Regional 4 School District Extends Remote Learning for Students
With state-wide indicators of COVID-19 transmission increasing, students in the Regional 4 (R4) school district will continue remote learning until at least Friday, Dec. 4.
Citing a push from the state “against preemptive district-wide closures in response to COVID-19 related concerns,” Superintendent of Schools Brian White said that families and staff will receive a communication on that date regarding which mode of school will be used for the week of Dec. 7 to 11.
The district’s decision-making correlates with sets of COVID-19 data issued by the state Department of Public Health each Thursday. The use of statewide metrics and the timing of announcements related to changes in modes of school was discussed at a Nov. 19 Deep River Board of Education (BOE) meeting.
“Up until now, much of our decision-making has been driven by our experience in the schools,” White said at the meeting.
As the school buildings have been closed since early November, and with increased spread of the virus state-wide and in Chester, Deep River, and Essex, White said that “hospitalization rates, fatality rates, and numbers of cases per 100,000 people” are going to more heavily influence the district’s decision making.
Marc Lewis, a member of the Deep River BOE, questioned the use of state metrics, saying “it’s a leading indicator, but it’s also a lag,” in terms of the perpetuation of cases and that “just looking at those leaders is not going to give the community the smoothness and transitions back and forth with their kids either being on the ground or at home.”
White explained the need to make decisions based on data.
“If I had announced two weeks ago that we were going to stay closed all the way through December, I would argue that would be irresponsible, for the simple fact that I would not have had adequate data to determine that that length of closure was necessary based on our plan,” he said.
White said that the district will need to make incremental decisions on which mode of learning to use, making assessments at one- or two-week intervals.
“That’s barring any statewide decision. I mean the government could still come in as they did in the spring and shut us down, but absent a unilateral shut down from the state, that is likely the way we’re going to have to proceed,” said White.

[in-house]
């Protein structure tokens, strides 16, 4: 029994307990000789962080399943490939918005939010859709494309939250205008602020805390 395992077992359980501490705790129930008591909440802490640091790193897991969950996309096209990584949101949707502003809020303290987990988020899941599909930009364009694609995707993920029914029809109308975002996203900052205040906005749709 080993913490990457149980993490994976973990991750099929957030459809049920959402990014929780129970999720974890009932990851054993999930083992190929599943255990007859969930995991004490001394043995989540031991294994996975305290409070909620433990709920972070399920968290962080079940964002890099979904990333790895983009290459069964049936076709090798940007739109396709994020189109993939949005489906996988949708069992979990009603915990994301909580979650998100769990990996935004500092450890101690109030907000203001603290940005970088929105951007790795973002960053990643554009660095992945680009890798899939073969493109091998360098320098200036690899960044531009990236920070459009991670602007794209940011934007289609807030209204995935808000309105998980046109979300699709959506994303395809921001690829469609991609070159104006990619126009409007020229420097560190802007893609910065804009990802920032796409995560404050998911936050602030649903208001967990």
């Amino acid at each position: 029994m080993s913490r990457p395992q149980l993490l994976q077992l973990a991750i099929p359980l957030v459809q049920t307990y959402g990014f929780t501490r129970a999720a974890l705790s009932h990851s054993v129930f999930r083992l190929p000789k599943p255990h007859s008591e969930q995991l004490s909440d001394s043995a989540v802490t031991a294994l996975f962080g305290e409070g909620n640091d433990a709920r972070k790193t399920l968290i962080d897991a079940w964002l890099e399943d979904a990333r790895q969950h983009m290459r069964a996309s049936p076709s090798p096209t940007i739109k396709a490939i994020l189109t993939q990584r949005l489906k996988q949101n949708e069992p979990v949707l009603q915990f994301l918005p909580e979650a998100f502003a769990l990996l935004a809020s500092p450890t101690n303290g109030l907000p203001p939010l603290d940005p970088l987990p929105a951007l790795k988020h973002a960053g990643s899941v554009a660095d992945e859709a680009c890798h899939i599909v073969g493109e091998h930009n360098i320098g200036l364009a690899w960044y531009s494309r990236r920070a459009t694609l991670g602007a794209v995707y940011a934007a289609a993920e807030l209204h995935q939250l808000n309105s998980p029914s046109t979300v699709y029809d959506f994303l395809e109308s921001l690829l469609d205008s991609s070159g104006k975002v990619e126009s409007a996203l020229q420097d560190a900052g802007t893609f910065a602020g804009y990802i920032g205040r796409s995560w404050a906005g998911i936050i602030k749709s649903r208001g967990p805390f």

Concerns related to an anticipated surge in cases after the Thanksgiving holiday, based on the district’s experiences after Halloween, also influenced the district’s decision to continue remote learning.
“I can tell you anecdotally that at the time of our closure…we saw a significant uptick in cases and although we don’t have necessarily the data to prove it specifically, it did coincide with the window of time that came after Halloween,” said White.
“We just know from interactions with members of our communities that there were several Halloween gatherings, so I think that concern is real,” he added.
When the initial move to remote learning was made, in the first week of November, the district was challenged with several new cases of COVID-19, staffing shortages, along with numerous staff and student quarantines.
What was of more concern, though, was asymptomatic spread of the virus at Essex Elementary School (EES).
“We had a significant frequency of cases in a relatively short time frame stemming from what appears to be a single source in that school,” said White. “We also have reason to believe that those cases connect to other cases in the community.”
White said that the circumstances of the transmission at EES is currently under investigation with the state Department of Public Health.
“There was significant anecdotal evidence that suggested the possibility of in-school transmission, which had us very concerned,” said White. “Even if it’s not hard proof of in-school transmission based on the number of symptomatic cases, the statistics would tell us that there is a much higher percentage of asymptotic cases.”
As of Nov. 23, the district, along with local public health officials, were monitoring several positive cases of COVID-19 in the school communities.
At EES, there were three positive cases of COVID-19, with quarantines ending prior to Nov. 30. There was one case at Valley Regional High School, with no quarantines of other students or staff necessary because the school buildings have been closed.
At Chester Elementary School, numerous students and staff were ending quarantines related to two positive cases. An additional positive case impacted one student who will end a quarantine on Nov. 27. A staff member who tested positive will also quarantine through Nov. 30.
There were no new active cases under investigation at Deep River Elementary School or John Winthrop Middle School.
Information on free COVID-19 testing is available at www.chc1.com.